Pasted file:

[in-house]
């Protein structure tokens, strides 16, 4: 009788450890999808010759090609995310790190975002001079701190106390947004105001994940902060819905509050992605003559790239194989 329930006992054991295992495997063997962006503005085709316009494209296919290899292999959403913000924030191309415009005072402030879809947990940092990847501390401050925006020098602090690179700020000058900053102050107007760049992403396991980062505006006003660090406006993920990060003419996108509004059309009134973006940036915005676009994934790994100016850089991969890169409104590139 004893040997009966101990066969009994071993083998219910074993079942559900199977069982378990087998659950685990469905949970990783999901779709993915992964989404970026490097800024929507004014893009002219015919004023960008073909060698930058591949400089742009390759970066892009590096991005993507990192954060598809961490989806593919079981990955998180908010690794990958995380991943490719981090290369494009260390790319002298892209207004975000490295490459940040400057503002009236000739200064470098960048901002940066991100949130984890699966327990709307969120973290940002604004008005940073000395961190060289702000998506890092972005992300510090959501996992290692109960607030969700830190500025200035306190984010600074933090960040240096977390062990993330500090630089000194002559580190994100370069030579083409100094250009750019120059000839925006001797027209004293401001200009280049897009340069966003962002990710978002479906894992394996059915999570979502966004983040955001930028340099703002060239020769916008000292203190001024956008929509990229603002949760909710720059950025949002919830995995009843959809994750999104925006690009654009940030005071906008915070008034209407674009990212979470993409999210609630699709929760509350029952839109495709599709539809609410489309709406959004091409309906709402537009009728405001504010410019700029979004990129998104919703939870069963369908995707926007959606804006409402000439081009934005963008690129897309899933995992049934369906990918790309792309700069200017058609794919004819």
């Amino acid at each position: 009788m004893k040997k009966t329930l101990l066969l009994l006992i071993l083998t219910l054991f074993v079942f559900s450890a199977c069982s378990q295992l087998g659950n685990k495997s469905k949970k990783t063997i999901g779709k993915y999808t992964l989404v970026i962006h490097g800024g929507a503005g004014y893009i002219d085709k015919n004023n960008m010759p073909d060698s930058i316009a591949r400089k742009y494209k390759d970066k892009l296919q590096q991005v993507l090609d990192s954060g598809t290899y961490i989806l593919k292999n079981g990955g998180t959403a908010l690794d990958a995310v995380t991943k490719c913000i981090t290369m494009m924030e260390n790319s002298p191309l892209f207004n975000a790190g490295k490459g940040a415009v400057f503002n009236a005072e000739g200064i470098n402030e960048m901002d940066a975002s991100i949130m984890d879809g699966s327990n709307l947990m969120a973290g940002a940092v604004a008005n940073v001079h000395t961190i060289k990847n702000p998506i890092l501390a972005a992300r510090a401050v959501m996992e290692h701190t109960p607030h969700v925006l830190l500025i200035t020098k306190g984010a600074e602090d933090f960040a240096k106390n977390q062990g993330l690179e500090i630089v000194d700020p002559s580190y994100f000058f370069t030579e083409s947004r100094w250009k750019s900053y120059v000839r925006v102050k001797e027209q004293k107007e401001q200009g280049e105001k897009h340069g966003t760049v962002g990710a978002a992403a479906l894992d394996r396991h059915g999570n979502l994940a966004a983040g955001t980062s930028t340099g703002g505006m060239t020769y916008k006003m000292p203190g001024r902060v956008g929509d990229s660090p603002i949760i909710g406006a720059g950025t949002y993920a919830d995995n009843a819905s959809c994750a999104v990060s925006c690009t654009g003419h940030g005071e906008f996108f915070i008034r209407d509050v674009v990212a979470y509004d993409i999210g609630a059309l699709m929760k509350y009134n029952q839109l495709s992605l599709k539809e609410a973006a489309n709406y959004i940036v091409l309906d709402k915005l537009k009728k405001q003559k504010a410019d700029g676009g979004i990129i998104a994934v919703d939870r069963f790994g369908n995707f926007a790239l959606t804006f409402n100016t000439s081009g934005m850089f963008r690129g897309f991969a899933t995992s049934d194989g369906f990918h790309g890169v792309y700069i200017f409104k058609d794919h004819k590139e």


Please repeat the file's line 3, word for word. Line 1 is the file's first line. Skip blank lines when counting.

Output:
């Amino acid at each position: 009788m004893k040997k009966t329930l101990l066969l009994l006992i071993l083998t219910l054991f074993v079942f559900s450890a199977c069982s378990q295992l087998g659950n685990k495997s469905k949970k990783t063997i999901g779709k993915y999808t992964l989404v970026i962006h490097g800024g929507a503005g004014y893009i002219d085709k015919n004023n960008m010759p073909d060698s930058i316009a591949r400089k742009y494209k390759d970066k892009l296919q590096q991005v993507l090609d990192s954060g598809t290899y961490i989806l593919k292999n079981g990955g998180t959403a908010l690794d990958a995310v995380t991943k490719c913000i981090t290369m494009m924030e260390n790319s002298p191309l892209f207004n975000a790190g490295k490459g940040a415009v400057f503002n009236a005072e000739g200064i470098n402030e960048m901002d940066a975002s991100i949130m984890d879809g699966s327990n709307l947990m969120a973290g940002a940092v604004a008005n940073v001079h000395t961190i060289k990847n702000p998506i890092l501390a972005a992300r510090a401050v959501m996992e290692h701190t109960p607030h969700v925006l830190l500025i200035t020098k306190g984010a600074e602090d933090f960040a240096k106390n977390q062990g993330l690179e500090i630089v000194d700020p002559s580190y994100f000058f370069t030579e083409s947004r100094w250009k750019s900053y120059v000839r925006v102050k001797e027209q004293k107007e401001q200009g280049e105001k897009h340069g966003t760049v962002g990710a978002a992403a479906l894992d394996r396991h059915g999570n979502l994940a966004a983040g955001t980062s930028t340099g703002g505006m060239t020769y916008k006003m000292p203190g001024r902060v956008g929509d990229s660090p603002i949760i909710g406006a720059g950025t949002y993920a919830d995995n009843a819905s959809c994750a999104v990060s925006c690009t654009g003419h940030g005071e906008f996108f915070i008034r209407d509050v674009v990212a979470y509004d993409i999210g609630a059309l699709m929760k509350y009134n029952q839109l495709s992605l599709k539809e609410a973006a489309n709406y959004i940036v091409l309906d709402k915005l537009k009728k405001q003559k504010a410019d700029g676009g979004i990129i998104a994934v919703d939870r069963f790994g369908n995707f926007a790239l959606t804006f409402n100016t000439s081009g934005m850089f963008r690129g897309f991969a899933t995992s049934d194989g369906f990918h790309g890169v792309y700069i200017f409104k058609d794919h004819k590139e």